Producers of corn sweeteners are enforcing some of their strong contract price increases in years, after capacity cutbacks gave them the "whip hand" in negotiations with buyers such as soft drinks groups.
Many buyers of corn sweeteners such as high fructose corn syrup (HFCS), who in a typical year do not even start negotiations with sweetener manufacturers until October, have already signed off on 2016 supply contracts, Credit Suisse said.
"It is unusual to hear that contracting is bedding down rather earlier," the bank said.
And the deals sealed appear to have been at prices up by about $3 per hundredweight year on year – below the $3.50-4.50 increases that producers were demanding, but a 15% increase nonetheless.
"Annual US sweetener negotiations look to have been completed earlier than usual and at some very favourable prices," Credit Suisse said.
The comments follow an observation from US broker Jefferies last month that annual negotiations on HFCS had "started early and robustly", and might end up showing strong price increases for buyers, which include the likes of Coca-Cola and PepsiCo.
"When the cycle turns, it can do so quickly and dramatically," Jefferies said.
While consumption for HFCS in the key North American market is in fact flat, with a 14% rise in exports to Mexico in the first half of the year offsetting a decline in US demand, producers have improved their negotiating power by cutting capacity.
Cargill late last year closed a site in Memphis, Tennessee, taking some 7% of North American supply out of the market, while a further 2% is going with the sale by Ingredion of a Canadian plant to Jungbunzlauer, which is to use for its citric acid operations, rather than for making sweeteners.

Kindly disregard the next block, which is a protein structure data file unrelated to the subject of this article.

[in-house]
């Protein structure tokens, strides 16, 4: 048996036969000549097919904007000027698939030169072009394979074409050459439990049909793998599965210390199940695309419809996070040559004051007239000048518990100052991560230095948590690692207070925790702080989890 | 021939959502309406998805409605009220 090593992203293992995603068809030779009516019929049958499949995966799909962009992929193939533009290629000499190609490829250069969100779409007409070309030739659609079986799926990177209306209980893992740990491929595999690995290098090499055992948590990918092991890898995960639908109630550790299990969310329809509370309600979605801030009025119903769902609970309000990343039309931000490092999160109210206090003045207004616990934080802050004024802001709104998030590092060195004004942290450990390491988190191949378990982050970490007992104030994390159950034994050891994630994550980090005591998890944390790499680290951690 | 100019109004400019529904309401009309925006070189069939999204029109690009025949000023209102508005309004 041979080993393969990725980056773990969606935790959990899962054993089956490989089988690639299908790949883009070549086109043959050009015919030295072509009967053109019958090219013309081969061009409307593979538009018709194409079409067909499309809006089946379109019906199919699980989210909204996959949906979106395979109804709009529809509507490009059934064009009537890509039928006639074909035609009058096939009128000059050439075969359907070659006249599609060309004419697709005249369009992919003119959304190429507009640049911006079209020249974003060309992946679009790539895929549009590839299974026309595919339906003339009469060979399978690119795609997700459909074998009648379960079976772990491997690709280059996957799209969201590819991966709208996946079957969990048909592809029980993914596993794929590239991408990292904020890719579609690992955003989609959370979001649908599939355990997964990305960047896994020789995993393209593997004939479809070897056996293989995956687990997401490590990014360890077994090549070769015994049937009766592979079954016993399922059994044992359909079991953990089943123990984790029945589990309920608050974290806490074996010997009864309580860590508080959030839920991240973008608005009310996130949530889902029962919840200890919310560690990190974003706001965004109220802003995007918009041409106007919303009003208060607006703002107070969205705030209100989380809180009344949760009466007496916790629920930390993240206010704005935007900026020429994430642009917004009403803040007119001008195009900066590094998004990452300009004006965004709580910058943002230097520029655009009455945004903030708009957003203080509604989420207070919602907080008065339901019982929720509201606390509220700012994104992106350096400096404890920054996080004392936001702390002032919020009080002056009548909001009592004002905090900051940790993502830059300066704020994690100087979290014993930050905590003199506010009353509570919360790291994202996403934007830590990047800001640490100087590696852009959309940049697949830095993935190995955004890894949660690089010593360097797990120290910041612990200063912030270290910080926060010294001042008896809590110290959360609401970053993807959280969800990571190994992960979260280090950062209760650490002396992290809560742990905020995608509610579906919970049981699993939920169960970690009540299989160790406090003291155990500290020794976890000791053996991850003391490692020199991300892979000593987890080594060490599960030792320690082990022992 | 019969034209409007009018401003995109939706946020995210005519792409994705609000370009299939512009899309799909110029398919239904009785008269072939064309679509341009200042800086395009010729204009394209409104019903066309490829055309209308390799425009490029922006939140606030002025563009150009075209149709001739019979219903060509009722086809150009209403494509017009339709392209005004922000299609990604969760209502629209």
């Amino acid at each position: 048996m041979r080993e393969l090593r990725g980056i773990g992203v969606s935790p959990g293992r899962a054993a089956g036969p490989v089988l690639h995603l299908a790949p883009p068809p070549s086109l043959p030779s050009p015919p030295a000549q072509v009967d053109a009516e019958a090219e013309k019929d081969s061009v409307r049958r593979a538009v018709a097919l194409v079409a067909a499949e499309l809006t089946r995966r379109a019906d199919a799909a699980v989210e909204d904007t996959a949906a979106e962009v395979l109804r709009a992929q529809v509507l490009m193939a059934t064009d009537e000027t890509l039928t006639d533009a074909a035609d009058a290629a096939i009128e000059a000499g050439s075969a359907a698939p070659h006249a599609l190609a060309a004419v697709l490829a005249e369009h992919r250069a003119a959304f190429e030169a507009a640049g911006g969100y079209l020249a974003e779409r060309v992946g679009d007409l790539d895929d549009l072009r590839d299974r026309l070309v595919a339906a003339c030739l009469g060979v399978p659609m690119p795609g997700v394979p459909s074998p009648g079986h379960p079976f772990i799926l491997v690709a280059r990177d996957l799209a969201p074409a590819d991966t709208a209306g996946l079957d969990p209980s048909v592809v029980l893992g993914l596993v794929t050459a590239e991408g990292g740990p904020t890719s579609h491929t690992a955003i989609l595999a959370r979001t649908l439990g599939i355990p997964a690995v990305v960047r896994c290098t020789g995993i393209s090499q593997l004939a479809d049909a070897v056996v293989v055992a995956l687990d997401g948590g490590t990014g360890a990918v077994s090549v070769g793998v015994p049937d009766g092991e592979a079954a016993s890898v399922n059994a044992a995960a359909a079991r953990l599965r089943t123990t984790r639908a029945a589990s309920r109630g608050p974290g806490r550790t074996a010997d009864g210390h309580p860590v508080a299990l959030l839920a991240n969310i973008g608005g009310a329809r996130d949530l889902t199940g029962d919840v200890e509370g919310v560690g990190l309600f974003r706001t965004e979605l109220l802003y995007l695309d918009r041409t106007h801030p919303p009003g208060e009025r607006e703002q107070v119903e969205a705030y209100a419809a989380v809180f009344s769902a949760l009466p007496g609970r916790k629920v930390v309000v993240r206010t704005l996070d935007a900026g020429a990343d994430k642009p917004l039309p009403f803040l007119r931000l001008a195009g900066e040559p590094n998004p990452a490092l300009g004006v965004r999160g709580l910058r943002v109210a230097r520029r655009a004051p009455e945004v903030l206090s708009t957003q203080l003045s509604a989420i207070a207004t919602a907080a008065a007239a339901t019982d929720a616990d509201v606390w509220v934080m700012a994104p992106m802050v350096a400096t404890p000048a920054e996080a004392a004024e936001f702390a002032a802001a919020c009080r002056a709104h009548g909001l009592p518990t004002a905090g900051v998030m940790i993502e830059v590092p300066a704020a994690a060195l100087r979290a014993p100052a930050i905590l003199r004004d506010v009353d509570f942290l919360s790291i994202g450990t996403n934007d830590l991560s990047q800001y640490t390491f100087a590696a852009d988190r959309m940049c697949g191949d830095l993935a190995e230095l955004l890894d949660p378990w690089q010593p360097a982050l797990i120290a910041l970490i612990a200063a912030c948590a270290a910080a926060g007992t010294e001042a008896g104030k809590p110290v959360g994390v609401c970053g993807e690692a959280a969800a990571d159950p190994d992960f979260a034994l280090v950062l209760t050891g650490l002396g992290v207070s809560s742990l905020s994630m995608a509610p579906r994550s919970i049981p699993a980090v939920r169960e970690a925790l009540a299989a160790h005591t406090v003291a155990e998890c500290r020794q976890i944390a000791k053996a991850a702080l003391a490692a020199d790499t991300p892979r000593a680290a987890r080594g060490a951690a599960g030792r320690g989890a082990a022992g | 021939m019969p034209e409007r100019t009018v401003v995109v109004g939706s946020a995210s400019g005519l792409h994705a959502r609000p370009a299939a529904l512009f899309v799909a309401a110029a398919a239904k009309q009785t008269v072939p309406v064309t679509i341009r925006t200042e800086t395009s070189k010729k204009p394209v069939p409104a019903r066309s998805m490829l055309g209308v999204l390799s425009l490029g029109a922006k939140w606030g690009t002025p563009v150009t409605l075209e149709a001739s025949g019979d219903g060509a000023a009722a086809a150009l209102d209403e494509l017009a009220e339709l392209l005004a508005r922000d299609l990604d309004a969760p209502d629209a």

"This process of tightening supply has seen capacity utilisation in the industry head over 90% on our estimates – firmly giving the whip hand in any negotiations to the sellers," Credit Suisse said.
Even at higher prices, HFCS remains a cheaper option for buyers than sugar, values of which have recovered notably from August lows.
The improvement was driving tolling rates – the profitability that manufacturers make on HFCS above the cost of corn – to its highest rates since at least 1991, on Credit Suisse estimates.
This was a positive for profitability hopes for the likes of Tate & Lyle, which relies on US sweeteners for more than one-third of operating profits.
The bank raised by 5p, to 39.6p, its forecast for Tate & Lyle earnings per share next year, and lifted by 90p to 600p its target price for the shares.
Nonetheless, with this target price only modestly above the current share price, Credit Suisse kept a "neutral" rating on the stock.
The shares stood 1.8% higher at 580p in lunchtime deals in London.
By Mike Verdin